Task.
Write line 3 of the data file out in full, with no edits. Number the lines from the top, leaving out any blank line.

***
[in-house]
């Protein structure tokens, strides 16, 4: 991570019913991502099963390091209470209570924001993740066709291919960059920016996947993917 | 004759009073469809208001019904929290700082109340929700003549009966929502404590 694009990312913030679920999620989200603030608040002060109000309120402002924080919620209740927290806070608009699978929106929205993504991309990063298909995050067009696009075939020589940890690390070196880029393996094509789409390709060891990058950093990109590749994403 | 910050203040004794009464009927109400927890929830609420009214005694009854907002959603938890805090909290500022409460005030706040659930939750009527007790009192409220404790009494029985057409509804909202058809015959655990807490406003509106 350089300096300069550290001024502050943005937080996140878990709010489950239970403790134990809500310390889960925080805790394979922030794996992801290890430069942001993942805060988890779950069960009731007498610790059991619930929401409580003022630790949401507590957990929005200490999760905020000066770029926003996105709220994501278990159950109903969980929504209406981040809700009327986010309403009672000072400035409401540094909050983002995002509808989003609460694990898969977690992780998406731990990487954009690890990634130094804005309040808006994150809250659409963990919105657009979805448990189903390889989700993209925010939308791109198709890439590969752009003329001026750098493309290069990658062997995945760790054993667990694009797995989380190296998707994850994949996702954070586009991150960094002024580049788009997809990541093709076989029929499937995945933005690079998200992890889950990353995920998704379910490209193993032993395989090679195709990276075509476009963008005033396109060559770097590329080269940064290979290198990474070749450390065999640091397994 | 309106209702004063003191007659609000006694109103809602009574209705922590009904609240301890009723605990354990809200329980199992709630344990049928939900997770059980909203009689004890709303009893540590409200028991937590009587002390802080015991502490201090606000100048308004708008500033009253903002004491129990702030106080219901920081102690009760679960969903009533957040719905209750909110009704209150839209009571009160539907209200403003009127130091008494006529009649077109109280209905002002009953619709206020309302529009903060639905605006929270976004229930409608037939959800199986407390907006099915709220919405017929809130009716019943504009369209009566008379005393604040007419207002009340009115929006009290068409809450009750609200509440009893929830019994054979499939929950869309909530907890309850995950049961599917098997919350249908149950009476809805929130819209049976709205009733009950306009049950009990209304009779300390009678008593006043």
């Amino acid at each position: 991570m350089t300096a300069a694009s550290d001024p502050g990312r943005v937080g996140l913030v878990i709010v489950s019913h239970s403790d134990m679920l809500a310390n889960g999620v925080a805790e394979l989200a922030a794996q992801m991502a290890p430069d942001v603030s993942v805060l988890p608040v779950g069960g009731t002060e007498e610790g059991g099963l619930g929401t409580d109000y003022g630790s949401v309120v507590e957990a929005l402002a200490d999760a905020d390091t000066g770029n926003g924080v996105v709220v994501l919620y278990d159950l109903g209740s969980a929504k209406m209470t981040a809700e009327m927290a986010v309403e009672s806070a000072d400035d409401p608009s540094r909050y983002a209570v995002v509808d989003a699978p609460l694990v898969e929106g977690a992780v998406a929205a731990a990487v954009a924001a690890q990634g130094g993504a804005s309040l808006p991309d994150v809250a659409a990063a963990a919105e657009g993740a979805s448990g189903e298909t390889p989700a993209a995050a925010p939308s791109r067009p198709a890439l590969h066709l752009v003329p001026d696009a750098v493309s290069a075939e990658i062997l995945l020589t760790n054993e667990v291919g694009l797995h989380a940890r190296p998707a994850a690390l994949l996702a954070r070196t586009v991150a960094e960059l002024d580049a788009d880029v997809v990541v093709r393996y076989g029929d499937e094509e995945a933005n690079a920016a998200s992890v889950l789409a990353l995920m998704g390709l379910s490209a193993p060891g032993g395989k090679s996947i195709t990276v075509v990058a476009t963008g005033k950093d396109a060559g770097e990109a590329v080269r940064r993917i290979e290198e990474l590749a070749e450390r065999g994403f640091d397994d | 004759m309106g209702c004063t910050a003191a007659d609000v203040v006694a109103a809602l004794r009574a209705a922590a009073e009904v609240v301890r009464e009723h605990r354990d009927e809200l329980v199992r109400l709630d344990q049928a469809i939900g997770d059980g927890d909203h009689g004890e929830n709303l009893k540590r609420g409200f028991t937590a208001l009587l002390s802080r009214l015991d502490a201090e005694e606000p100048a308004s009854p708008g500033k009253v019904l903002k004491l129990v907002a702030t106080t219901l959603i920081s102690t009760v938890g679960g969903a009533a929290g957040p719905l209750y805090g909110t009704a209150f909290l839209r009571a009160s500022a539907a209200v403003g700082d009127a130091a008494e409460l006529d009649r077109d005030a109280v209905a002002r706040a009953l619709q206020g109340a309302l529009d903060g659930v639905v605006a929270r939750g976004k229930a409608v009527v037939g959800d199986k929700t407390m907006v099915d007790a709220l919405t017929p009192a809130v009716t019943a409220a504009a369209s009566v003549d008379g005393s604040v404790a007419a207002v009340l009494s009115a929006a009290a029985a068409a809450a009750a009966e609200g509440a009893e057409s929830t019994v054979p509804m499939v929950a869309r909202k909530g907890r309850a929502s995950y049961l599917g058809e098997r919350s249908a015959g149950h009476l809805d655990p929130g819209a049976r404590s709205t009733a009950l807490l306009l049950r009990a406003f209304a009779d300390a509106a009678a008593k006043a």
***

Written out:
């Amino acid at each position: 991570m350089t300096a300069a694009s550290d001024p502050g990312r943005v937080g996140l913030v878990i709010v489950s019913h239970s403790d134990m679920l809500a310390n889960g999620v925080a805790e394979l989200a922030a794996q992801m991502a290890p430069d942001v603030s993942v805060l988890p608040v779950g069960g009731t002060e007498e610790g059991g099963l619930g929401t409580d109000y003022g630790s949401v309120v507590e957990a929005l402002a200490d999760a905020d390091t000066g770029n926003g924080v996105v709220v994501l919620y278990d159950l109903g209740s969980a929504k209406m209470t981040a809700e009327m927290a986010v309403e009672s806070a000072d400035d409401p608009s540094r909050y983002a209570v995002v509808d989003a699978p609460l694990v898969e929106g977690a992780v998406a929205a731990a990487v954009a924001a690890q990634g130094g993504a804005s309040l808006p991309d994150v809250a659409a990063a963990a919105e657009g993740a979805s448990g189903e298909t390889p989700a993209a995050a925010p939308s791109r067009p198709a890439l590969h066709l752009v003329p001026d696009a750098v493309s290069a075939e990658i062997l995945l020589t760790n054993e667990v291919g694009l797995h989380a940890r190296p998707a994850a690390l994949l996702a954070r070196t586009v991150a960094e960059l002024d580049a788009d880029v997809v990541v093709r393996y076989g029929d499937e094509e995945a933005n690079a920016a998200s992890v889950l789409a990353l995920m998704g390709l379910s490209a193993p060891g032993g395989k090679s996947i195709t990276v075509v990058a476009t963008g005033k950093d396109a060559g770097e990109a590329v080269r940064r993917i290979e290198e990474l590749a070749e450390r065999g994403f640091d397994d | 004759m309106g209702c004063t910050a003191a007659d609000v203040v006694a109103a809602l004794r009574a209705a922590a009073e009904v609240v301890r009464e009723h605990r354990d009927e809200l329980v199992r109400l709630d344990q049928a469809i939900g997770d059980g927890d909203h009689g004890e929830n709303l009893k540590r609420g409200f028991t937590a208001l009587l002390s802080r009214l015991d502490a201090e005694e606000p100048a308004s009854p708008g500033k009253v019904l903002k004491l129990v907002a702030t106080t219901l959603i920081s102690t009760v938890g679960g969903a009533a929290g957040p719905l209750y805090g909110t009704a209150f909290l839209r009571a009160s500022a539907a209200v403003g700082d009127a130091a008494e409460l006529d009649r077109d005030a109280v209905a002002r706040a009953l619709q206020g109340a309302l529009d903060g659930v639905v605006a929270r939750g976004k229930a409608v009527v037939g959800d199986k929700t407390m907006v099915d007790a709220l919405t017929p009192a809130v009716t019943a409220a504009a369209s009566v003549d008379g005393s604040v404790a007419a207002v009340l009494s009115a929006a009290a029985a068409a809450a009750a009966e609200g509440a009893e057409s929830t019994v054979p509804m499939v929950a869309r909202k909530g907890r309850a929502s995950y049961l599917g058809e098997r919350s249908a015959g149950h009476l809805d655990p929130g819209a049976r404590s709205t009733a009950l807490l306009l049950r009990a406003f209304a009779d300390a509106a009678a008593k006043a």